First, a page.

Hacker News new | comments | ask | show | jobs | submit login

I wonder: the article states that the SI unit for Kg up to this point was defined using a single object. Doesn't this definition also involve the fact that it's placed on earth, thus requiring two objects for its definition?

Nope. Mass != weight. The weight of 1kg on Earth is about 10N (and varies by location). The weight of the same 1kg object on the moon would be much less, but the mass remains the same.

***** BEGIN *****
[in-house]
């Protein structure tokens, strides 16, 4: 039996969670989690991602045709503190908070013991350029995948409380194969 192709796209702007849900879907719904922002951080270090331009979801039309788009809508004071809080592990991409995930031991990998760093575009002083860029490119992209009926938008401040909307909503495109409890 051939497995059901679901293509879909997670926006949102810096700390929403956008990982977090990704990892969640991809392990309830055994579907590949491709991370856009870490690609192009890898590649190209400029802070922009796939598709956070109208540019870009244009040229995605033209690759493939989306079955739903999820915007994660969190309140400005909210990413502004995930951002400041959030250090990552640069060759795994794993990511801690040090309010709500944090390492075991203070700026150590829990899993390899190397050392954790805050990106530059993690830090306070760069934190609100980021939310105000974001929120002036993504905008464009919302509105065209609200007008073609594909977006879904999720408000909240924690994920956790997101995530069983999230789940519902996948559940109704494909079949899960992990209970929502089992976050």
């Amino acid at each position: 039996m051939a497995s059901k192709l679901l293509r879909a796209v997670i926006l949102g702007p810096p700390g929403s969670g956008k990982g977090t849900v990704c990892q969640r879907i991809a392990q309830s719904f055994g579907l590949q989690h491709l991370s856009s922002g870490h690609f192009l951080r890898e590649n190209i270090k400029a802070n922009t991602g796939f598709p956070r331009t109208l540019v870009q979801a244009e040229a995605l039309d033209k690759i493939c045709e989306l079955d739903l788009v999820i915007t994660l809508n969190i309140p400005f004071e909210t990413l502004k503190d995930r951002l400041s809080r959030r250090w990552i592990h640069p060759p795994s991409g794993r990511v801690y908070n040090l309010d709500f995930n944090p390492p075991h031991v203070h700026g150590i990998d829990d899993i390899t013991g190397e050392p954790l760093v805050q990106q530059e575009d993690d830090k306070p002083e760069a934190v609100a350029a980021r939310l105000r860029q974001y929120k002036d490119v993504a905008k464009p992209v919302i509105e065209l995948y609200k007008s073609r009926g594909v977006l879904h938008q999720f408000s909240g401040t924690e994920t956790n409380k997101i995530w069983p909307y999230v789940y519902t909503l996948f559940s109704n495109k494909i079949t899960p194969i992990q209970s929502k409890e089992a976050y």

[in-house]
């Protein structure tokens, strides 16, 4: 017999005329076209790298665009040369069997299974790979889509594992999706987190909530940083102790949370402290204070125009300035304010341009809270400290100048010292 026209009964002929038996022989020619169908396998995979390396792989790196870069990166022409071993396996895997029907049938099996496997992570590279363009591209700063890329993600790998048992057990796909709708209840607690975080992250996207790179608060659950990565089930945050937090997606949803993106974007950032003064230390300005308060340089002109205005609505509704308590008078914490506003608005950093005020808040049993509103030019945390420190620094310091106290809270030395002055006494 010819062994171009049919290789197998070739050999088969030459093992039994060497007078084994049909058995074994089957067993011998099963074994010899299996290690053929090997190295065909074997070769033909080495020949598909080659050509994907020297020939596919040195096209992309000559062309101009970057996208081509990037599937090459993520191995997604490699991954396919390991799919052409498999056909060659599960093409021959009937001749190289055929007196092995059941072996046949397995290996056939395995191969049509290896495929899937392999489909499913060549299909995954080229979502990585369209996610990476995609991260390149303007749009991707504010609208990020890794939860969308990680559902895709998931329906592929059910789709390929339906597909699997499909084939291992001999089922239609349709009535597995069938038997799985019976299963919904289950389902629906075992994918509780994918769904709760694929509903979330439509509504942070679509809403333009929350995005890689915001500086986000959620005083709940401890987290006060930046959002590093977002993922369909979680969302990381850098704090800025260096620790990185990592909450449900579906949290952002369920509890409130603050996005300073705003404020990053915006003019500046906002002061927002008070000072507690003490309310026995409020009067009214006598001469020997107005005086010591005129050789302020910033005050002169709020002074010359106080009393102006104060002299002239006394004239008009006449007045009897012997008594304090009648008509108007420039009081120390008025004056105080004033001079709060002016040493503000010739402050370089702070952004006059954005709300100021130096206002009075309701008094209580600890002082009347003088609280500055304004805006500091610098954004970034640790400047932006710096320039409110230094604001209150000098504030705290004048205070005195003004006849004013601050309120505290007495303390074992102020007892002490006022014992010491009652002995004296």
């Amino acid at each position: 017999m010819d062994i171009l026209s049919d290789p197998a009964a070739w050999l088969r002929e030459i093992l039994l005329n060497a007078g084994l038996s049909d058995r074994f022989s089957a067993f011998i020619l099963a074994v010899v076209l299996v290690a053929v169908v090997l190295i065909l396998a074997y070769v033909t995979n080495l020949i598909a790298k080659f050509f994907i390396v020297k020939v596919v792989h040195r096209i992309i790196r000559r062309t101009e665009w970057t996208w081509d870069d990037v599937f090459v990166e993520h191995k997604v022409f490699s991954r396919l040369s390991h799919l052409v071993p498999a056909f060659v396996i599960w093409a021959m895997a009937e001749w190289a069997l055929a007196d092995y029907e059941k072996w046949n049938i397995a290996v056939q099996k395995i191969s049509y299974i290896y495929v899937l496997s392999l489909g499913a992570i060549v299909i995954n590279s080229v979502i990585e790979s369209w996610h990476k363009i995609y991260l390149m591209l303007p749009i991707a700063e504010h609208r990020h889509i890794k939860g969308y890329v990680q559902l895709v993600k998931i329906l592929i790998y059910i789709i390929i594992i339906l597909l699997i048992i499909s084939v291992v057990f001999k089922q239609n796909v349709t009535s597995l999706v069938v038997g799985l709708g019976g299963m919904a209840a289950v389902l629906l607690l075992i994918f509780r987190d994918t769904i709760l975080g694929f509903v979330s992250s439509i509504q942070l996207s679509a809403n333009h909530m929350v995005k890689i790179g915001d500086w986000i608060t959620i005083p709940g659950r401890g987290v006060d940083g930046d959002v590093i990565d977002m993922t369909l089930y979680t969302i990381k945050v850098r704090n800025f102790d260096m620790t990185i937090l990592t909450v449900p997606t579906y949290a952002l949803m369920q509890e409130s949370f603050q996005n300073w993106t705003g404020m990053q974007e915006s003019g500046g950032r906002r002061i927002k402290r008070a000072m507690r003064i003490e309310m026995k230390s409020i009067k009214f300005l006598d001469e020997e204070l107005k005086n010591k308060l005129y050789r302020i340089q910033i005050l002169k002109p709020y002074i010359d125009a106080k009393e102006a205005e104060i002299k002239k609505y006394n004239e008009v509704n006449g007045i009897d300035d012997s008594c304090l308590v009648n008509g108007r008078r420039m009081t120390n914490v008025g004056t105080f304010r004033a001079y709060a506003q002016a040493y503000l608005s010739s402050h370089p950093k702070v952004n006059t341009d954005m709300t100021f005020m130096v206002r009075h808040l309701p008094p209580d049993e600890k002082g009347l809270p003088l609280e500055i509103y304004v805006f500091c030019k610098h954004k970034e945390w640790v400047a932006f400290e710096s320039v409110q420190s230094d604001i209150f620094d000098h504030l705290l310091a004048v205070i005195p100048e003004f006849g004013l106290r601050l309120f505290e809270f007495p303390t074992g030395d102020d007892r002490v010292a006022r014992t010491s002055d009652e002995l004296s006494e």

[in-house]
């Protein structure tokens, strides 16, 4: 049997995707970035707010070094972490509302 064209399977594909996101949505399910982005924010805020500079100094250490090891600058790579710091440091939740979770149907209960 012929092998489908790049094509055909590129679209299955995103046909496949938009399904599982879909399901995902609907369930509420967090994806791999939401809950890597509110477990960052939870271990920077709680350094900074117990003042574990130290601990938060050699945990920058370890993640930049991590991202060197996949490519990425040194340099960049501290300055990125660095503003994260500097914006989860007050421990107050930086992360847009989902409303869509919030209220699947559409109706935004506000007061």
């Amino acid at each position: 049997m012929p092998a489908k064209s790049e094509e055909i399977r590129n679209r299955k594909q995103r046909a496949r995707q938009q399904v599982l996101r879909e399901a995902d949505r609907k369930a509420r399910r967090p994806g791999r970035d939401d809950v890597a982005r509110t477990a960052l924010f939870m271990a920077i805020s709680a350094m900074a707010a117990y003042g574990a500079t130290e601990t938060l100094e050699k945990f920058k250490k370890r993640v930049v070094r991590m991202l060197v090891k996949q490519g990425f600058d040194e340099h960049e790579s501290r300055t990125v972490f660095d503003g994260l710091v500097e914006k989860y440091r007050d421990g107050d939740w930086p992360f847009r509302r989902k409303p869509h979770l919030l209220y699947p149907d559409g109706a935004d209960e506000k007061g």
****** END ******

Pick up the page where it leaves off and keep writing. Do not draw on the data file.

Mass is constant across all gravitational fields (and anywhere there isn't) for any given object.

People interchangeably use lbs <-> kg but the actual equivalence is lbs <-> newton (N). The difference doesn't matter in the average person's life since we're all down here where gravity is homogeneous enough for most applications and people.

Nothing prevents you from measuring it on Mars.

Guidelines | FAQ | Support | API | Security | Lists | Bookmarklet | Legal | Apply to YC | Contact